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1304.5 - Stats Talk WA (Newsletter), May 2004  
Previous ISSUE Released at 11:30 AM (CANBERRA TIME) 29/09/2004   
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Confidentialised Unit Record Files

The ABS is permitted under the Census and Statistics Act 1901 to release unit record data provided this is done: ‘...in a manner that is not likely to enable the identification of a particular person or organisation to which it relates.’ These microdata are released as Confidentialised Unit Record Files (CURFs).

The unit records are protected from identification in a number of ways. The name, address and all other information which would enable an individual or business to be easily identified are removed. Some records with unusual characteristics which might make them identifiable from the crowd are altered to more usual values and some very unusual records (the tall poppies) are removed altogether.

A second line of protection from identification is control of the mode of access to more detailed data by the ABS and restrictions on how the data may be used and limitations on the size and nature of outputs obtained from unit record data.

The third line of protection is a binding legal undertaking from each users and the CEO of his/her organisation regarding the use to which the CURF is to be applied, including an undertaking that no attempt will be made to identify the units to which the data applies, backed up by logging / auditing the use of the CURF to ensure the undertaking is followed.

The least detailed unit record files are available on CD-ROM. These may be accessed by the client on his/her own computer, but an analysis based on this kind of CURF is, like the data, somewhat restricted.

More detailed CURFs may be accessed through the Remote Access Data Laboratory (RADL). This allows access from any computer with Internet connection. The CURF remains within the ABS premises, user activity is monitored and there are restrictions on the kind of queries permitted and the size and type of outputs.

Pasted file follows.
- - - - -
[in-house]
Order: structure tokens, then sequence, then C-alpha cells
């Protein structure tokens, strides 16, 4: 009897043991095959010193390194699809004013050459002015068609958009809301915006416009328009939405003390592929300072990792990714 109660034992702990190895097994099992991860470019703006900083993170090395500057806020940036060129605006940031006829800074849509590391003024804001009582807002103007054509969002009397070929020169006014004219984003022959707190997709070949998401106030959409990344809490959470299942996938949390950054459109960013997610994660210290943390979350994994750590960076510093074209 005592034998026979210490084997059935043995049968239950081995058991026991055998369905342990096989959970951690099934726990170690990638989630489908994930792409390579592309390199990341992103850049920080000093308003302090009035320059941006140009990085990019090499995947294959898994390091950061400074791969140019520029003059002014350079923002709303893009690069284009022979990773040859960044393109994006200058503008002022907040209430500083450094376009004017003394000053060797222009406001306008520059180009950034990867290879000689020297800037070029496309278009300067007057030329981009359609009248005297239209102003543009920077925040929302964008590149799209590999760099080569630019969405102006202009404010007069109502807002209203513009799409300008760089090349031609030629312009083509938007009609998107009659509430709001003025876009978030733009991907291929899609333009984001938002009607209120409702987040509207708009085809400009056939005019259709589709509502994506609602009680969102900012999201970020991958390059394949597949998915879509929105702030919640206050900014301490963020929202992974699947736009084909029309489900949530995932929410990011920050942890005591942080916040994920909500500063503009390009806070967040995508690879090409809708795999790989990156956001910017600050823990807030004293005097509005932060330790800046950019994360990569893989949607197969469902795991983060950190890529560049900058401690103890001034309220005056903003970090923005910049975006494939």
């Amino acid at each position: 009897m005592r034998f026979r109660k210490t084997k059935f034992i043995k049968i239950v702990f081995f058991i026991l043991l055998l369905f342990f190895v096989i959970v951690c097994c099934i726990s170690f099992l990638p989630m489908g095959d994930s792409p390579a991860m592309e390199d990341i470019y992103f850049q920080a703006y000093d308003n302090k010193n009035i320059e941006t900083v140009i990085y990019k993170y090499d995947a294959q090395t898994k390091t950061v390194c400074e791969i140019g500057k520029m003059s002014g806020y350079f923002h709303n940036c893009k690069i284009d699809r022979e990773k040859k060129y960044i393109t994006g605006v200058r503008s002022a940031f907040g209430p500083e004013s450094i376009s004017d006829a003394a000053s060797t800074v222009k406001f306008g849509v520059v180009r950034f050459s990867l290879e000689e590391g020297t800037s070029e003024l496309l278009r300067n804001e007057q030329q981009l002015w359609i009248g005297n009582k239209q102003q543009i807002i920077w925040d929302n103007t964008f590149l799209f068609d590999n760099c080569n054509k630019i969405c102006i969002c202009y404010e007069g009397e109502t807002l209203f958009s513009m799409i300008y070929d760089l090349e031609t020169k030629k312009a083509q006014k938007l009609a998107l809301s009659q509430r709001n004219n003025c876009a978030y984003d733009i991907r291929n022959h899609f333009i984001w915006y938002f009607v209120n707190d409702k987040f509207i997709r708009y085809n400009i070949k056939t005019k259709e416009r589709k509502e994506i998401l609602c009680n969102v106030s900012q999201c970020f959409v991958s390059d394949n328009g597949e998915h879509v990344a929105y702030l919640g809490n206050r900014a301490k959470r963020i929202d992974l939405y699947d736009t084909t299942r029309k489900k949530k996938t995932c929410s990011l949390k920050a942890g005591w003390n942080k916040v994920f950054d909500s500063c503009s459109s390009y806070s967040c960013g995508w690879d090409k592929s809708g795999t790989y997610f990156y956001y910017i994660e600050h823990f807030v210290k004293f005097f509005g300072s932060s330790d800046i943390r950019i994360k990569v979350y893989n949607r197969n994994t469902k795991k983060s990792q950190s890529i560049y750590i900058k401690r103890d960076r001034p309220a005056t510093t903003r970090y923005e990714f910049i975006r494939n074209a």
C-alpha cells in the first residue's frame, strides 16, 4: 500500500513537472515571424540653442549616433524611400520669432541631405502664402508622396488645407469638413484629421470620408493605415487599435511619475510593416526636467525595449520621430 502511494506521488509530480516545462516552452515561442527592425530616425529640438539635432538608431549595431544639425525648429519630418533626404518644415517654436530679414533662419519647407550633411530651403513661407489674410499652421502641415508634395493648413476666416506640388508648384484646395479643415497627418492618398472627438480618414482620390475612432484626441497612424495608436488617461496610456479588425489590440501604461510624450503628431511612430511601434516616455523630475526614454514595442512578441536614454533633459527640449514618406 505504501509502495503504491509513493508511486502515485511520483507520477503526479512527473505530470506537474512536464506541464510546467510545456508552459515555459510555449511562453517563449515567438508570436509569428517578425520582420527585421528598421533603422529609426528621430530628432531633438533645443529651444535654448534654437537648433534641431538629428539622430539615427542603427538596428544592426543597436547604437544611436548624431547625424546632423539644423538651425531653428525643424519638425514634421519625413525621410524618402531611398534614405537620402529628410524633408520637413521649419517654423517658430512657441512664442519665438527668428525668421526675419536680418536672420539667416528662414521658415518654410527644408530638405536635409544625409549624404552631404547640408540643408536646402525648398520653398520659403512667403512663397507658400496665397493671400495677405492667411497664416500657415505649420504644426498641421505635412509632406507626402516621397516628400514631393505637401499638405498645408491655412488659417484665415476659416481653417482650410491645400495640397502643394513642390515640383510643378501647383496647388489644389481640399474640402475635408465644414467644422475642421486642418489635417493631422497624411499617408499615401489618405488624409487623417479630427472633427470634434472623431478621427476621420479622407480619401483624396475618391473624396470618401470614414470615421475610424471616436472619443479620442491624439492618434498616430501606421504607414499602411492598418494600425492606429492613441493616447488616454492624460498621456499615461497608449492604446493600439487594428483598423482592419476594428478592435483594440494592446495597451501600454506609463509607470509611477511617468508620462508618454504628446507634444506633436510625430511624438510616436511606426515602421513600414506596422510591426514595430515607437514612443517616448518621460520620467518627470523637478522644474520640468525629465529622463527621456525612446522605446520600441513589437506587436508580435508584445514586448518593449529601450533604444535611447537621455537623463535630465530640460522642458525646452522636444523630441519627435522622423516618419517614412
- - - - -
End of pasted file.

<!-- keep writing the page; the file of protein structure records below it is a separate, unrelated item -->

The most detailed CURFs are available via the ABS Data Laboratory (ABSDL). This is for specialist applications requiring a high level of detail. Using the ABSDL, it may be possible to use data from collections where previously CURFs could not be produced. The ABSDL may allow users to integrate CURF data with other datasets in a way that does not identify individuals. User activity is kept under ABS supervision and although there is more freedom in the kinds of queries that are permitted, there are greater restrictions on the nature and size of outputs which can be removed from the ABS environment.

A CURF will be produced by the ABS only where there is a demonstrated user demand, and the CURF specifications comply with confidentiality requirements. The release of a CURF is at the discretion of the Australian Statistician. Depending on content, some CURFs may be available only via the RADL or ABSDL services. All Basic CURFs available on CD-ROM can also be accessed through the RADL service, subject to the clearance auditing procedures applicable to all RADL access to CURFs.

If you would like access to one or more CURFs, all the details of the conditions of access and the undertakings required, costs, etc. including the CURF user training manual (required reading for all CURF users) are available on the ABS web site <www.abs.gov.au> under Access to ABS CURFs.

For further information contact the National Information and Referral Service on 1300 135 070 or client.services@abs.gov.au.


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